Polina Skirt, Vivian Chan $168 / Wrap Cardigan, Alabama Chanin $90 / Coppename Point Silk Scarf, Slow Factory $175 (Made in Italy, but still a great company) / Anita Leather Skirt, Dolores Haze $345 / Kimono Indigo Grid, Upstate $290 /Rose Amos Top, Bon George $73 / Stripe Georgia Dress, Elizabeth Suzann $195 / Noe Dress, Sonnet James $98 / Grey Stripe Tank Top, Brook There $44 / Baleen Rose Gold Earrings, Craft & Culture $24
For more local designers, please check out my other favorite designers that manufacture in America. Who are you favorite local designers to shop?
Recently I’ve been getting a lot of questions on how to start or continue to build your programming skill-set. While I certainly can’t speak for backend and data science, I thought I’d share some next steps to take if you’re front-end development. If you’re an absolute newbie, check out the post that I wrote last year on learning how to code. I still stand by all the recommendations I made on how to start to learn coding, but thought that I’d flesh them out a bit and write about some next steps to take once you’re no longer an absolute beginner.
I recently recorded a talk for the Bitly Tech Podcast. Sean (one of our senior back-end developers) and I had a few beers and discussed what I’ve been working on lately, my background, and just our general opinions on the state of the web at the intersection of development and design.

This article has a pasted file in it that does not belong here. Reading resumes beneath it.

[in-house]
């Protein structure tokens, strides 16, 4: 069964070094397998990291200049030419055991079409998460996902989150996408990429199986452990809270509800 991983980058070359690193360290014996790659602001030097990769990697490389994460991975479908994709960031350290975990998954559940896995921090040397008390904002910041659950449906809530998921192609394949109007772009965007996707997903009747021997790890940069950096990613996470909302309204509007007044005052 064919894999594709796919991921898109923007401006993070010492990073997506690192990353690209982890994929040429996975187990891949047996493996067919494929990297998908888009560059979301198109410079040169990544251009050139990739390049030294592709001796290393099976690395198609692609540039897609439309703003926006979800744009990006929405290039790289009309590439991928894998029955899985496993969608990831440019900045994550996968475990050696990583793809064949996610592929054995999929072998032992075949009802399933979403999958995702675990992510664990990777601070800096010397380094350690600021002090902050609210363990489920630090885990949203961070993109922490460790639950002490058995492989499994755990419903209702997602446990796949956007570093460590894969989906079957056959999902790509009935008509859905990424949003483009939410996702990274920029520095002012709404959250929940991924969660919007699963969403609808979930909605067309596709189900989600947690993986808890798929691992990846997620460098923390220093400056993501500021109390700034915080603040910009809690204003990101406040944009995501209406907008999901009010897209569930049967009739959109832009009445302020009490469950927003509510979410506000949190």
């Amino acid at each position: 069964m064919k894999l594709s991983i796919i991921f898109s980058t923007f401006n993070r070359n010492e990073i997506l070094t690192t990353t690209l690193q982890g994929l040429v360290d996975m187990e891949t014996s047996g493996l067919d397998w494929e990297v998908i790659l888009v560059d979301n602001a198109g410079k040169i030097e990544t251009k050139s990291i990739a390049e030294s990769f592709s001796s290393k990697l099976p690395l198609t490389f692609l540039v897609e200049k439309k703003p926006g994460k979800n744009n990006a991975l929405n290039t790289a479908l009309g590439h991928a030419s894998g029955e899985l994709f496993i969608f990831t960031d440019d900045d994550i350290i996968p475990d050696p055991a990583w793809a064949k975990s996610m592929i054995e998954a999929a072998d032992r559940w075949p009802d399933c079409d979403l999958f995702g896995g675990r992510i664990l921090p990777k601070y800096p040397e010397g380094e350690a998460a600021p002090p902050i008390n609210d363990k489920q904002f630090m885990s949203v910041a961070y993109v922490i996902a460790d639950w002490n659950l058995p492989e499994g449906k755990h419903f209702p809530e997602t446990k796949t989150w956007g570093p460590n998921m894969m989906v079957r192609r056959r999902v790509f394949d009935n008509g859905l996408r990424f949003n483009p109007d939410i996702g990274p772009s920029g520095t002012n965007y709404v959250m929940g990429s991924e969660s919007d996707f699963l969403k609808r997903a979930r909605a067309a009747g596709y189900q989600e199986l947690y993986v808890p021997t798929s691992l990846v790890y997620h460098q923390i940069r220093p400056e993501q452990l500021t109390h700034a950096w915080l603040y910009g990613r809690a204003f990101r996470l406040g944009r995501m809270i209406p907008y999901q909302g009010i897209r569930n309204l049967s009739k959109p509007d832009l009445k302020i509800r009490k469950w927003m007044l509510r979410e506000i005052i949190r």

So if you ever wondered what I sound like in real-life you can listen to the podcast on our website here or download the podcast from iTunes here. All I can promise is that there is a lot of joking around (I think we’re hilarious), just a little bit of kvetching, and a lot of Sean talking about “back in my day…”
Hope you guys enjoy it as much as we did recording it, and be sure to check out the other podcasts done by our other awesome engineers!
Posted in Tech
Tagged podcast, react, tech
Everyone seemed to enjoy the round-up of my favorite classic science fiction books, so I wanted to make sharing what I’m reading a more regular thing around here!
A little background on me: I consider the e-reader to be one of the great inventions of the 21st century, I often swap paperbacks with my friends and family, and I belong to a few different bookclubs just to keep myself open to new genres and authors and to force myself out of my literary comfort zone.